8.2: Information which discloses the location of a person’s home or family should not be revealed without permission, unless it is warranted.
8.3: When people are caught up in events which are covered by the news they still have a right to privacy in both the making and the broadcast of a programme, unless it is warranted to infringe it. This applies both to the time when these events are taking place and to any later programmes that revisit those events.
8.4: Broadcasters should ensure that words, images or actions filmed or recorded in, or broadcast from, a public place, are not so private that prior consent is required before broadcast from the individual or organisation concerned, unless broadcasting without their consent is warranted.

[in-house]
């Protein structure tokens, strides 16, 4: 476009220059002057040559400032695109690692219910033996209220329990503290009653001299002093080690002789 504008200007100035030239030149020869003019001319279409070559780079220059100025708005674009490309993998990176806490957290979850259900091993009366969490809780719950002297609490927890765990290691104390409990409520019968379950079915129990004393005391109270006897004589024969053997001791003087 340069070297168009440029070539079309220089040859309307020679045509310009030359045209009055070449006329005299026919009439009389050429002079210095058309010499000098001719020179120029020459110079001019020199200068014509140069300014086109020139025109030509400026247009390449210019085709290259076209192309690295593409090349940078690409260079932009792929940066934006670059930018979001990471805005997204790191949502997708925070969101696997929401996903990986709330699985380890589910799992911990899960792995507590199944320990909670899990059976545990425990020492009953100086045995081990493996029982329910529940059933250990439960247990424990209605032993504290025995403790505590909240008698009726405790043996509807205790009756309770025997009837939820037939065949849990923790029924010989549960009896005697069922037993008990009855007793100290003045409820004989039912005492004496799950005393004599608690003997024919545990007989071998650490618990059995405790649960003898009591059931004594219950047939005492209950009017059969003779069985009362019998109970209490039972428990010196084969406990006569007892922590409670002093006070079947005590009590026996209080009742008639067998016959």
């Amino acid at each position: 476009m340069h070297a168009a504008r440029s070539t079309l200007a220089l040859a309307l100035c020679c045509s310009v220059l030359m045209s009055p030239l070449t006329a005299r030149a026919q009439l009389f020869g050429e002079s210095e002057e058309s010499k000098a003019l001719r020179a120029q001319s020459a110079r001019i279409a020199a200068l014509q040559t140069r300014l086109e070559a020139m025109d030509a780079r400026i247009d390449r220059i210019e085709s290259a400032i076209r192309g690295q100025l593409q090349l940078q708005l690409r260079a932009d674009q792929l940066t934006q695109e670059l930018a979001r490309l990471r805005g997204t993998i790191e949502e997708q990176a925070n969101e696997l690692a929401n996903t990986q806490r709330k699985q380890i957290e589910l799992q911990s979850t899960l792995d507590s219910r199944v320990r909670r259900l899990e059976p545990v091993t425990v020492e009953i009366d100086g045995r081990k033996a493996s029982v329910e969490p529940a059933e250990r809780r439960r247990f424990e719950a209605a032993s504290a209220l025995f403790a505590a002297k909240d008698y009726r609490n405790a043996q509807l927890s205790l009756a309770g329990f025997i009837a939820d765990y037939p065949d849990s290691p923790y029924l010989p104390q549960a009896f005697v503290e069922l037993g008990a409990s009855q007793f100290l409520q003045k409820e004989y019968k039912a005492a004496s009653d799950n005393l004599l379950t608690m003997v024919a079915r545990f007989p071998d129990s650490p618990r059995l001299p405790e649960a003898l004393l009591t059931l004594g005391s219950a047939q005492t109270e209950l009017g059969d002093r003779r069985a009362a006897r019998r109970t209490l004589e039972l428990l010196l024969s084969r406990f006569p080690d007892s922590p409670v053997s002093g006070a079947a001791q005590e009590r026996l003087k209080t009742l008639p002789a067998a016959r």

8.5: Any infringement of privacy in the making of a programme should be with the person’s and/or organisation’s consent or be otherwise warranted.
8.6: If the broadcast of a programme would infringe the privacy of a person or organisation, consent should be obtained before the relevant material is broadcast, unless the infringement of privacy is warranted. (Callers to phone-in shows are deemed to have given consent to the broadcast of their contribution.)
8.7: If an individual or organisation’s privacy is being infringed, and they ask that the filming, recording or live broadcast be stopped, the broadcaster should do so, unless it is warranted to continue.
8.8: When filming or recording in institutions, organisations or other agencies, permission should be obtained from the relevant authority or management, unless it is warranted to film or record without permission. Individual consent of employees or others whose appearance is incidental or where they are essentially anonymous members of the general public will not normally be required.